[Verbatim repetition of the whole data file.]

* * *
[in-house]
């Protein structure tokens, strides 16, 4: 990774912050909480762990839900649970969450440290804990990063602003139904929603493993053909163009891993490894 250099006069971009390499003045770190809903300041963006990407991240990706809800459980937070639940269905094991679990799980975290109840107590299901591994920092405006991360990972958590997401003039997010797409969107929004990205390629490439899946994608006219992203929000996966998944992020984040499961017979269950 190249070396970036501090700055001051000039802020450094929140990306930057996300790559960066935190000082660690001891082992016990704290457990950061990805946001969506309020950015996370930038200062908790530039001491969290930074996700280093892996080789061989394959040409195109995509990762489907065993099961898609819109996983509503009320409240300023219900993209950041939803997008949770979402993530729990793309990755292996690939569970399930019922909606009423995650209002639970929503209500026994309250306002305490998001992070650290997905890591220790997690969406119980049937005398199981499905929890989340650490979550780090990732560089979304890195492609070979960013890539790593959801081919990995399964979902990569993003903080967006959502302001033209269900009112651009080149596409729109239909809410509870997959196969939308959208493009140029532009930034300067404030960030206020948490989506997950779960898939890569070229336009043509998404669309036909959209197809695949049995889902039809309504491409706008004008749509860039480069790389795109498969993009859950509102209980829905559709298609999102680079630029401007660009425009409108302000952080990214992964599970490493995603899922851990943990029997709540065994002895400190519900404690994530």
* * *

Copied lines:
[in-house]
């Protein structure tokens, strides 16, 4: 990774912050909480762990839900649970969450440290804990990063602003139904929603493993053909163009891993490894 250099006069971009390499003045770190809903300041963006990407991240990706809800459980937070639940269905094991679990799980975290109840107590299901591994920092405006991360990972958590997401003039997010797409969107929004990205390629490439899946994608006219992203929000996966998944992020984040499961017979269950 190249070396970036501090700055001051000039802020450094929140990306930057996300790559960066935190000082660690001891082992016990704290457990950061990805946001969506309020950015996370930038200062908790530039001491969290930074996700280093892996080789061989394959040409195109995509990762489907065993099961898609819109996983509503009320409240300023219900993209950041939803997008949770979402993530729990793309990755292996690939569970399930019922909606009423995650209002639970929503209500026994309250306002305490998001992070650290997905890591220790997690969406119980049937005398199981499905929890989340650490979550780090990732560089979304890195492609070979960013890539790593959801081919990995399964979902990569993003903080967006959502302001033209269900009112651009080149596409729109239909809410509870997959196969939308959208493009140029532009930034300067404030960030206020948490989506997950779960898939890569070229336009043509998404669309036909959209197809695949049995889902039809309504491409706008004008749509860039480069790389795109498969993009859950509102209980829905559709298609999102680079630029401007660009425009409108302000952080990214992964599970490493995603899922851990943990029997709540065994002895400190519900404690994530």